Artist’s concept of the pulsar and its planet. The system could fit into our Sun, represented by the yellow surface.
What’s the News: An international team of astronomers has found an exotic planet possibly made of diamond, located about 4,000 light-years away from Earth. The researchers believe that the unusual planet was once a sun-like star, transformed into its current state by its hungry stellar companion, a millisecond pulsar.
August has been quite the success story for the use of crowdsourcing—farming out work to willing humans or bored computers—to make scientific discoveries. Last week a study showed how citizen scientists helped unravel the structure of proteins by playing a video game. Today, a study in Science documents a newly discovered pulsar—newly discovered by the computers of amateurs, that is.
This find was the first of its kind for Einstein@Home, a project that uses the downtime of a network of volunteer computers to hunt for gravity waves and radio signals. (The more famous SETI@Home uses computer free time to seek out alien signals.) The idling PC of Chris and Helen Colvin of Ames, Iowa, detected the signature of the pulsar now called J2007 for short, which was confirmed by a computer in Germany owned by Daniel Gebhardt.
Three recent studies raised hopes that physicists had caught the first glimpses of dark matter, but the somewhat contradictory results guarantee that researchers will be puzzling over the issue for some time to come. The latest results come from NASA’s orbiting Fermi Gamma-ray Space Telescope, which was launched last June. The evidence is a reported excess of high-energy electrons and their antimatter counterparts, positrons, which could be created as dark matter particles annihilate or decay [Nature News].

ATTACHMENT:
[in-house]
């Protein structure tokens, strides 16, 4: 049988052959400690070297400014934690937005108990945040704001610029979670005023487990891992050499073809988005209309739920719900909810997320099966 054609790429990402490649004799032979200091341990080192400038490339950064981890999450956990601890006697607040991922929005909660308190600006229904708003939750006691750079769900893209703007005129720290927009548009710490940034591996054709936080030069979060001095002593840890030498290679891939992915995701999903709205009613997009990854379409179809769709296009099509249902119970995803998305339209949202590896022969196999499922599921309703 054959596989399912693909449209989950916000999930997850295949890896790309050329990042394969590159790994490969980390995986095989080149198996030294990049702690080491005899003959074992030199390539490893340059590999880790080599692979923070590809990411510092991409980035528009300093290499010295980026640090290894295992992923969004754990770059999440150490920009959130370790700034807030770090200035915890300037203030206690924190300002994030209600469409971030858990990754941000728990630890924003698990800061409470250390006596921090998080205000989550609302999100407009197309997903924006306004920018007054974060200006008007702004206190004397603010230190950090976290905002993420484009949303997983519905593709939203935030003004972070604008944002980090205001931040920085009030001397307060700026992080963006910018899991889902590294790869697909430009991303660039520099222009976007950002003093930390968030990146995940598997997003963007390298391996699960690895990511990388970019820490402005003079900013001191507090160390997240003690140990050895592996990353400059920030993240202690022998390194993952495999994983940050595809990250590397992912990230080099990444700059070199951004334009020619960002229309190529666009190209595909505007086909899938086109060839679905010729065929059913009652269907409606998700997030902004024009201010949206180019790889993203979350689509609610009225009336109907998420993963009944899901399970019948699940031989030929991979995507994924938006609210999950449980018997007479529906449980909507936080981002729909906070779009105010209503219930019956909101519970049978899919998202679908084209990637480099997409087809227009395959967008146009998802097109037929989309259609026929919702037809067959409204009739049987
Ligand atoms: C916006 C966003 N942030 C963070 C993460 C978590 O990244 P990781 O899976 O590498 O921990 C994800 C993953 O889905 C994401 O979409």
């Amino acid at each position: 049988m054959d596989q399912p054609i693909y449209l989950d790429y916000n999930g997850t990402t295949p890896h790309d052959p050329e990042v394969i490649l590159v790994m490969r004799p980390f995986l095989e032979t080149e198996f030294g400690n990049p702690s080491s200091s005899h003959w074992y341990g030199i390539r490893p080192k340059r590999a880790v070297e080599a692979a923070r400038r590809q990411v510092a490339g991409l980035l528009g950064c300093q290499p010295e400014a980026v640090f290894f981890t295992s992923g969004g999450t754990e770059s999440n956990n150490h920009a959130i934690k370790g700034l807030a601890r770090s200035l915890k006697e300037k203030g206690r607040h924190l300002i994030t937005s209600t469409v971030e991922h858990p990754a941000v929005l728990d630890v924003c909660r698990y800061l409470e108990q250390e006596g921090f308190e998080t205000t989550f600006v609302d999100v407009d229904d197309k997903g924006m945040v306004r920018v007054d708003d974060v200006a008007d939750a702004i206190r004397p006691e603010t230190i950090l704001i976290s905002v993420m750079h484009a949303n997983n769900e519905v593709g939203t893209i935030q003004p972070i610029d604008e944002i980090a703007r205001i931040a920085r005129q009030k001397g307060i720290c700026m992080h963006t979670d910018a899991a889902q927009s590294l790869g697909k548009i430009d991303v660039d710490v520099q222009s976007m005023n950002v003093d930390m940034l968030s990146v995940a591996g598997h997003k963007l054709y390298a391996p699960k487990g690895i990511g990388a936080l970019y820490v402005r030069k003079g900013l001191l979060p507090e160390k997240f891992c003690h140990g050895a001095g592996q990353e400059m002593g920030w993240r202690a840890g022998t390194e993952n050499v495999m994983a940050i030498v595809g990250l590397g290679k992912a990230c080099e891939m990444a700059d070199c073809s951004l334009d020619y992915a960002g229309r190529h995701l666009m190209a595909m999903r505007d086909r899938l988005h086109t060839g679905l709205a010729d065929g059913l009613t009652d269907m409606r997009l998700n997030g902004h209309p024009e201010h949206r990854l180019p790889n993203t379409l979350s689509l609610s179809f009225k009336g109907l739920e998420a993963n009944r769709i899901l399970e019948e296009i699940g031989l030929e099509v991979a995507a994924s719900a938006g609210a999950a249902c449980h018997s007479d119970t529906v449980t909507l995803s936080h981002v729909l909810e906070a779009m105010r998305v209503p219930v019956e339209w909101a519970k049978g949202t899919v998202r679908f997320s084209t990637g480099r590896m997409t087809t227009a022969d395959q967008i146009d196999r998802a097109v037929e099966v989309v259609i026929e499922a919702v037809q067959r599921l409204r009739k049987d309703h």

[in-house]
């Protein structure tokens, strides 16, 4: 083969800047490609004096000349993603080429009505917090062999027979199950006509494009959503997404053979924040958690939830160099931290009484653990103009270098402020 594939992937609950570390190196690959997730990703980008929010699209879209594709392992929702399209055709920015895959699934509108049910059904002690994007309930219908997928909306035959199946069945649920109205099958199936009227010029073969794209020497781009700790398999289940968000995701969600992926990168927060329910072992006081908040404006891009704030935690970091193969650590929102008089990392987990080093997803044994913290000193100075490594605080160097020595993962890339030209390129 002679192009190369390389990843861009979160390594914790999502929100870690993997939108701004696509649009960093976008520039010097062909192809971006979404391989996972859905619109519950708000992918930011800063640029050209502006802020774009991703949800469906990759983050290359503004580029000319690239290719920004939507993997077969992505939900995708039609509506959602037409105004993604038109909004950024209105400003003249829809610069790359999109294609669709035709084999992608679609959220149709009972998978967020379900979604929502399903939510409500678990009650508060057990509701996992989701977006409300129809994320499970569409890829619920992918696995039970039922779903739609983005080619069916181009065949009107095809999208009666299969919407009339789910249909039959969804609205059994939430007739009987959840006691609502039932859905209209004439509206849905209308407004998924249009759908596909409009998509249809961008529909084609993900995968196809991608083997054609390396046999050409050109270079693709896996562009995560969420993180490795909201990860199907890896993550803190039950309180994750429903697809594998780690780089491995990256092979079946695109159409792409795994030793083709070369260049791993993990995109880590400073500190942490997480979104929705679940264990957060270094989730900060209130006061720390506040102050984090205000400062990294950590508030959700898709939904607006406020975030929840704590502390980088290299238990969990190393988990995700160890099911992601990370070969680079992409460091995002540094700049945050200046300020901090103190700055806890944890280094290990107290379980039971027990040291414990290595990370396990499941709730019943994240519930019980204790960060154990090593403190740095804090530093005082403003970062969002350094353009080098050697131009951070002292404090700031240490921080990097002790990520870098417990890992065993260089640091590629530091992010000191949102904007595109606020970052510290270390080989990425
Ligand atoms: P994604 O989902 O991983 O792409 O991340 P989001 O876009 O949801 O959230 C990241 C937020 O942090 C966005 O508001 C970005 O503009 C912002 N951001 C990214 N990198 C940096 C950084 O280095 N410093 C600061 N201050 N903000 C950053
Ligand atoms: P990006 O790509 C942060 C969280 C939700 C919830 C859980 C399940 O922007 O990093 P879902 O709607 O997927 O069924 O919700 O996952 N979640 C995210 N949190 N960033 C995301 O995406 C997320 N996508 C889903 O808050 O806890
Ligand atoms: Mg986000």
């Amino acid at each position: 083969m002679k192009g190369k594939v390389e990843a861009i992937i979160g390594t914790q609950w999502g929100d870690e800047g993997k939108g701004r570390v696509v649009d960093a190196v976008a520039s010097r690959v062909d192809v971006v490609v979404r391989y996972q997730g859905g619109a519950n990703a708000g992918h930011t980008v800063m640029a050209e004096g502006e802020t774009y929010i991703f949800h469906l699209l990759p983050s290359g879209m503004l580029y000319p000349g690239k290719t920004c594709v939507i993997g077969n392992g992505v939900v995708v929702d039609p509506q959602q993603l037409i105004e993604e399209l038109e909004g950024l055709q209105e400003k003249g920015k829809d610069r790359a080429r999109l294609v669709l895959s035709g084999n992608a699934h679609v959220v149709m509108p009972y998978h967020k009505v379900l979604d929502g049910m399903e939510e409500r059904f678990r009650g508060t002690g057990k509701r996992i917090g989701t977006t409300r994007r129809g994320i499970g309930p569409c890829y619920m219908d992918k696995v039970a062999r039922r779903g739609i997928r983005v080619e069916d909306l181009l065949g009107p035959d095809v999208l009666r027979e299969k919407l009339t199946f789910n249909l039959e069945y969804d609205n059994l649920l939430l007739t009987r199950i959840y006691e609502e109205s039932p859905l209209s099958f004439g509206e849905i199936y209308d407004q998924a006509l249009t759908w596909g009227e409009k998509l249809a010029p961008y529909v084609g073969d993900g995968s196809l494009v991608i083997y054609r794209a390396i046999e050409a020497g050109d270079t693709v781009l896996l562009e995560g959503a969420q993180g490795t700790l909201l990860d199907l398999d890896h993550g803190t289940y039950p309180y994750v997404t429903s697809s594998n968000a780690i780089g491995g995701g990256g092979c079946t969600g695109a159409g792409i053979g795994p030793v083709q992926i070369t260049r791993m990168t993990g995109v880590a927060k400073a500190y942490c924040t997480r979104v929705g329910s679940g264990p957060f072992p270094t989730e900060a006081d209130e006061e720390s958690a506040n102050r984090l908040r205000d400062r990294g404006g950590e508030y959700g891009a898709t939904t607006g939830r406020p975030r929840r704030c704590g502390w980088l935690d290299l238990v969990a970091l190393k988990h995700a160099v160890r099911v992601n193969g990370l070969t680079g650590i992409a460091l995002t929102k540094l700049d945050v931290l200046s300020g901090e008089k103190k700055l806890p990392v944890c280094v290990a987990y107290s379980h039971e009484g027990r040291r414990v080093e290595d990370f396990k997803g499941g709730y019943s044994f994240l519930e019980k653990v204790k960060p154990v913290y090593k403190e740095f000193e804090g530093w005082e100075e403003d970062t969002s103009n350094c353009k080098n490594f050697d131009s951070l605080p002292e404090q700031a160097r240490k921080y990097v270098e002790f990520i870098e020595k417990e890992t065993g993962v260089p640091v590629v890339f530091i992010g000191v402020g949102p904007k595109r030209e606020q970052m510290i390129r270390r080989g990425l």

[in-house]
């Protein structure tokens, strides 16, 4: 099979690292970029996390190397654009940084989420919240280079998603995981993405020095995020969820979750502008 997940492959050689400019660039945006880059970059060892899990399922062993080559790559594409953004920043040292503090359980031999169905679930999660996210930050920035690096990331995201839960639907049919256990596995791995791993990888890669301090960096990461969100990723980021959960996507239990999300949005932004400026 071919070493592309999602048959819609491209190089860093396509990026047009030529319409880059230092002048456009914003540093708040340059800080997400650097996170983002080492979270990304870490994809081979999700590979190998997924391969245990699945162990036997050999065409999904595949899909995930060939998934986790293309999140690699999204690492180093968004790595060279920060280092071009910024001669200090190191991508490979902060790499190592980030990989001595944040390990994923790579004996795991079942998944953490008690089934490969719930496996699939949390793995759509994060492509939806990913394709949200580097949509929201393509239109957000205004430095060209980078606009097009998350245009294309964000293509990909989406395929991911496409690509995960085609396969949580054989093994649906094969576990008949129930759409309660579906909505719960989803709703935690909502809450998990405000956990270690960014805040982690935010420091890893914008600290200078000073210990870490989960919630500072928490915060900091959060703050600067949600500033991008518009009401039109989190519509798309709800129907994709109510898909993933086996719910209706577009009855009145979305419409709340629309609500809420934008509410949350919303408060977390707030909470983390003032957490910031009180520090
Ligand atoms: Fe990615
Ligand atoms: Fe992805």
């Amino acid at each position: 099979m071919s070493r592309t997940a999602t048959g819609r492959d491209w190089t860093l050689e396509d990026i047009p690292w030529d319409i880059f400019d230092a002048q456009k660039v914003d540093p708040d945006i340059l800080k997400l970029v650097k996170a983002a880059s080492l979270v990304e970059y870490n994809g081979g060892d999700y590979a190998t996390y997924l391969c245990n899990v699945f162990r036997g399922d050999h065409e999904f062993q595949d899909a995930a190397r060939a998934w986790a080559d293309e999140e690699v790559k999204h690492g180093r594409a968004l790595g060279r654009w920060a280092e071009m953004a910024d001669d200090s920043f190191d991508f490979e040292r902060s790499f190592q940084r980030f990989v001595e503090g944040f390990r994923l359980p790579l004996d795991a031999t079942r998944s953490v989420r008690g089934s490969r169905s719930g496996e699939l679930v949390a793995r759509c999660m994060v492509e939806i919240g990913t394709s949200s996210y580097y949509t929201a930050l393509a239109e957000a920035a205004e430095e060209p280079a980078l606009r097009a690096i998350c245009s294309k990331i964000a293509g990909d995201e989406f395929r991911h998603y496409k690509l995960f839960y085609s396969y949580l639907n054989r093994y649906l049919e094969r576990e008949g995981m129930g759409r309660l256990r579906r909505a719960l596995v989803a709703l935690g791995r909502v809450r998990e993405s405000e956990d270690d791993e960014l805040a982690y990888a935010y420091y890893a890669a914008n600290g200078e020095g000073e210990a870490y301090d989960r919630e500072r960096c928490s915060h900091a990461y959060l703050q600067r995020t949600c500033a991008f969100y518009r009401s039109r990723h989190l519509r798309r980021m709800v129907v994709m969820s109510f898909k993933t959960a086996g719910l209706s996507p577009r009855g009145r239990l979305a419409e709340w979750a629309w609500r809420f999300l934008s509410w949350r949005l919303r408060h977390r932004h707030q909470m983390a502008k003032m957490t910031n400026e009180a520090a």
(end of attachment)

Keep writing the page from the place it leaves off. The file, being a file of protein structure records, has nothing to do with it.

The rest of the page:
Peter Michelson, principal investigator for the instrument on Fermi that made the detection, cautions that his group is not yet claiming to have found a smoking gun for dark matter. The signal could also come from more mundane sources nearby, such as pulsars, the spinning remnants of supernovae. “But if it isn’t pulsars, it is some new physics,” says Michelson [Nature News]. The new findings are published in Physical Review Letters. Meanwhile, a satellite named PAMELA recently detected higher than expected numbers of positrons, which seems to corroborate the Fermi findings. But results from a balloon experiment conducted high over Antarctica last year add a dash of confusion to the mix.
The mysterious stuff known as dark matter may have left a calling card at the edge of the Earth’s atmosphere where a space-faring satellite named PAMELA could pick it up. Researchers are reporting that PAMELA detected a high number of the subatomic particles called positrons, the positively-charged counterpoints to electrons, which could have been created by collisions between dark matter particles. “PAMELA found a number of positrons much higher than expected,” the mission’s principal investigator Piergiorgio Picozza [said]. “Many think this could be a signal from dark matter” [SPACE.com]. But of course, others think there’s a more mundane explanation.
Dark matter is one of the greatest enigmas in astrophysics: It cannot be observed directly, so researchers have to study its effects on normal matter to try to deduce what it’s made of. The top candidates for dark matter, the heavy but invisible stuff that makes up 23 percent of the universe, are weakly-interacting massive particles. Contrary to their WIMPy name, when two of these particles collide, they annihilate each other in a burst of energy and propel a cloud of matter and antimatter particles into space. The theory has been a favorite of physicists for years, but until now, no one had detected evidence of these collisions [Wired].